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NY Times blasted for omitting key word from Hunter Biden quote saying father never 'financially' involved

Critics dinged The New York Times for misreporting a key word from a Hunter Biden quote insisting his father was not "financially" involved in business dealings.

The New York Times is facing backlash as critics accuse the paper of altering a key quote from Hunter Biden's stunning presser while defying a congressional subpoena Wednesday. 

Biden, the scandal-plagued son of President Biden, offered a statement to reporters outside Capitol Hill publicly challenging "MAGA Republicans" over their demand for him to testify behind closed doors instead of an open hearing all while asserting his father was not "financially involved" in his business dealings. 

"Let me state as clearly as I can: My father was not financially involved in my business — not as a practicing lawyer, not as a board member of Burisma, not in my partnership with a Chinese private businessman, not in my investments at home nor abroad and certainly not as an artist," the 53-year-old Biden said Wednesday morning. 

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However, in The Times' initial report on Biden's comments published at 9:46 a.m. ET, the paper omitted the word "financially" from the quote. 

"'I am here,' Mr. Biden said. ‘Let me state as clearly as I can: My father was not involved in my business,’" wrote Times reporter Luke Broadwater.

That specific quote from Hunter Biden caught the most attention among critics highlighting Team Biden's evolving narrative. During the 2020 election cycle, then-candidate Joe Biden repeatedly insisted he never spoke with his son about his foreign business dealings. 

Critics railed against The Times' omission on social media. 

"This is so bad," political commentator Hans Mahncke reacted. "@nytimes doctored what Hunter said today, leaving out the key word. Wow."

"The New York Times, without explanation, altered Hunter Biden's exact quote," Versus Media Podcast host Stephen L. Miller wrote.

"Great catch here. And lest anyone think it wasn't intentional to leave out ‘financially,'" Fox News contributor Joe Concha said.

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The Times' report was later "updated" at 12:11 p.m. ET with added content to the article, including the correct quote, but without an editor's note or correction.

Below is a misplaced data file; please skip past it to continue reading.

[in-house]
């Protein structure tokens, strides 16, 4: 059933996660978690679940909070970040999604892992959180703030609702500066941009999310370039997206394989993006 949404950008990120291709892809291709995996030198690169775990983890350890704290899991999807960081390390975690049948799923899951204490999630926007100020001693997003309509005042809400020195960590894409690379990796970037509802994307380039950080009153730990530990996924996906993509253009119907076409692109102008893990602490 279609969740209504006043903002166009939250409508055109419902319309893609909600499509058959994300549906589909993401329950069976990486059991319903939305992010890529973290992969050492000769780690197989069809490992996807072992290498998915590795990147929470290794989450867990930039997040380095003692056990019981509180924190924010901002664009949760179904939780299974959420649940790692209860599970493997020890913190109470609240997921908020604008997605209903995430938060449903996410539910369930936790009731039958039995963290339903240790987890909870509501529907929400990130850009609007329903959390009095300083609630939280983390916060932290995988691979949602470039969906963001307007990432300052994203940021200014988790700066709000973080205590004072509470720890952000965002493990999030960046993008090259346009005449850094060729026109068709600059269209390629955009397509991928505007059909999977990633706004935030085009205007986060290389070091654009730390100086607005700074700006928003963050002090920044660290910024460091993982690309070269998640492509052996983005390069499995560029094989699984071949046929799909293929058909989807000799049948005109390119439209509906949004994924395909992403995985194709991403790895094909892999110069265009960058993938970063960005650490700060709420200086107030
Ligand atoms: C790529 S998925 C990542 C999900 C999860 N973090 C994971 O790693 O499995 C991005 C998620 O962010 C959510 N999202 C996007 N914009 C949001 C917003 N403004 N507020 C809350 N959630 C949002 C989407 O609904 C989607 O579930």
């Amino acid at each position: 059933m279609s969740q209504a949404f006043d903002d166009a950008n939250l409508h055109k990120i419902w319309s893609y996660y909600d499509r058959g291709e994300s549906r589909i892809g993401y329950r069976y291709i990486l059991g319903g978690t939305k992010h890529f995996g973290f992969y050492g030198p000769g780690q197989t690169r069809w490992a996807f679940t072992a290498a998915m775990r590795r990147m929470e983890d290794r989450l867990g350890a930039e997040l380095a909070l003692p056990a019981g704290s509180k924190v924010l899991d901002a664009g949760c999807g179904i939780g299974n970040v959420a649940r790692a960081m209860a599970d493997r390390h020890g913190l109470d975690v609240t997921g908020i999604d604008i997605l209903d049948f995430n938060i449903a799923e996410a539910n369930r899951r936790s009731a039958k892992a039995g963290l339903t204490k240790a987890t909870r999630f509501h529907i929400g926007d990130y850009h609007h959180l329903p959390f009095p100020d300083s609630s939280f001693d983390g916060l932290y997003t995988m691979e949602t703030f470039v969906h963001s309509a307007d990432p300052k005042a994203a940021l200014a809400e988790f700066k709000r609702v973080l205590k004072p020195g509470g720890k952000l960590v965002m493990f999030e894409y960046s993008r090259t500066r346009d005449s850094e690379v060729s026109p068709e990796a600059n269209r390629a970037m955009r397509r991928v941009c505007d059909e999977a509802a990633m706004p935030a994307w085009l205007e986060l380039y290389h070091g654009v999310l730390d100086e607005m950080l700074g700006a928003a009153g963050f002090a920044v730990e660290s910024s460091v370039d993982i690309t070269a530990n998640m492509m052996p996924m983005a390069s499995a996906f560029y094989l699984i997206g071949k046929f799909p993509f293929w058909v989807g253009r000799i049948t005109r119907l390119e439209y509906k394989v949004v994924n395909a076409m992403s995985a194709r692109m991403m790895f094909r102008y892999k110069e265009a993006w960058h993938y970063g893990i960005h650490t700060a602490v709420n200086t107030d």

The paragraph now reads: "'I am here,' Mr. Biden said. ‘Let me state as clearly as I can: My father was not financially involved in my business — not as a practicing lawyer, not as a board member of Burisma, not my partnership with a Chinese private businessman, not in my investments at home nor abroad and certainly not as an artist.’"

The Times did not immediately respond to Fox News Digital's request for comment. 

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Wednesday's presser came before the House of Representatives formally launched an impeachment inquiry against President Biden into alleged involvement in the profiting of his son and other members of his family. House Republicans are also threatening to hold Hunter Biden in contempt for defying a subpoena.

This wasn't the first time The New York Times was caught stealth-editing a report involving Hunter Biden. In September 2021, The Times initially described the New York Post's bombshell reporting on the infamous laptop in the run-up to the 2020 election as "unsubstantiated." 

"The Federal Election Commission has dismissed Republican accusations that Twitter violated election laws in October by blocking people from posting links to an unsubstantiated New York Post article about Joseph R. Biden Jr.’s son Hunter Biden, in a decision that is likely to set a precedent for future cases involving social media sites and federal campaigns," Times political reporter Shane Goldmacher initially reported

Following backlash on social media, The Times quietly scrubbed the word "unsubstantiated" from its report. 

A Times spokesperson told Fox News Digital at the time: "We regularly edit web stories — especially breaking news stories — to refine the story, add new information, additional context or analysis. This story was completely revised to incorporate the news regarding Snapchat."

When asked if The Times regretted calling the Hunter Biden laptop reporting "unsubstantiated," the spokesperson did not comment. 

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